Rural schools in Angus could be at threat of closure in the future after a rule to preserve them was shelved by councillors.
During a meeting of the full council held last week councillors voted against continuing a moratorium forbidding rural school closures in the region.
Although the “moral stance” could have been revisited after six months due to standing orders, the previous administration had made a four-year promise to protect rural schools from shutting.
The move to vote against protecting rural schools in Angus has been branded “a really bad sign” by local politicians.
School closures a contentious issue
Council chiefs under the last administration had previously agreed to a moratorium forbidding rural school closures in Angus.
It followed a successful local campaign to save Stracathro Primary School, near Brechin, from the axe in 2018.
The closure of the 17-pupil primary had been mooted as part of the authority’s ambitious 30-year education blueprint – which included the closures of Lethnot and Tarfside primaries.
However the proposal to axe Stracathro angered many local families and the process was branded a flawed consultation.
The plans were eventually dropped and it was later found by Education Scotland that Angus Council had failed to make a compelling case for the closure of the school.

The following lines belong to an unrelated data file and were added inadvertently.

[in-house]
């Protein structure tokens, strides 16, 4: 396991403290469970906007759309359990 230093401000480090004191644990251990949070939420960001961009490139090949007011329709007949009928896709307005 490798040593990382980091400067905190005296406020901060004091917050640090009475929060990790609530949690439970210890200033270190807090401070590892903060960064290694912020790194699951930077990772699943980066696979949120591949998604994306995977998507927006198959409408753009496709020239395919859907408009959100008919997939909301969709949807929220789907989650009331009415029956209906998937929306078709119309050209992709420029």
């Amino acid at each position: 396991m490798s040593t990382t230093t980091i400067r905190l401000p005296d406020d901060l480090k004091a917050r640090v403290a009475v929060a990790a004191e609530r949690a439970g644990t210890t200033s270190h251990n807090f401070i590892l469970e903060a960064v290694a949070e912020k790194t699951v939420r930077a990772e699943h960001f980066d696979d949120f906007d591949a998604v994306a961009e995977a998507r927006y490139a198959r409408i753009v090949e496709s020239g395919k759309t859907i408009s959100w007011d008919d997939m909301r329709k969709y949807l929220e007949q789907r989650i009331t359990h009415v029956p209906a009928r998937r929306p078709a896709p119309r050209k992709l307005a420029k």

“Duty to make decisions based on facts”
At the full council meeting last week – the first since May’s local elections – Arbroath West, Letham and Friockheim councillor Louise Nicol brought forward a motion to preserve the moratorium.
Speaking at the meeting, she said: “As we all know, the threat of closure to rural schools creates worry and fear in our constituents from rural areas – fear that any closure will pull the heart out of a community.
We have to very carefully consider all the facts that are presented to us year on year.”
Councillor Beth Whiteside
“The last administration group pledged that no threat to any of these schools would be made under their term.”
Council Leader Beth Whiteside, however, said the local authority could not make long term decisions “based on emotion”.
She added: “We have to very carefully consider all the facts that are presented to us year on year and that’s our duty to make decisions based on facts, not based on emotion.”
Angus Council’s director of finance also outlined that “the motion would represent a significant policy commitment” which, given the enormity of the financial challenges facing the local authority, “may be difficult to sustain”.
Councillors voted 15 to nine against the moratorium.
‘A really bad sign’
The move to vote against the moratorium was criticised by North East region Scottish Conservative MSP Liam Kerr.
He said: “There will undoubtedly be tough years coming up for the council fiscally.
“But the last several years have seen multi-million-pound cuts handed down each year.
“So it is a really bad sign to see this rural schools pledge quietly shelved in this way. I think it puts Stracathro back under the microscope as well other rural schools in this council term.”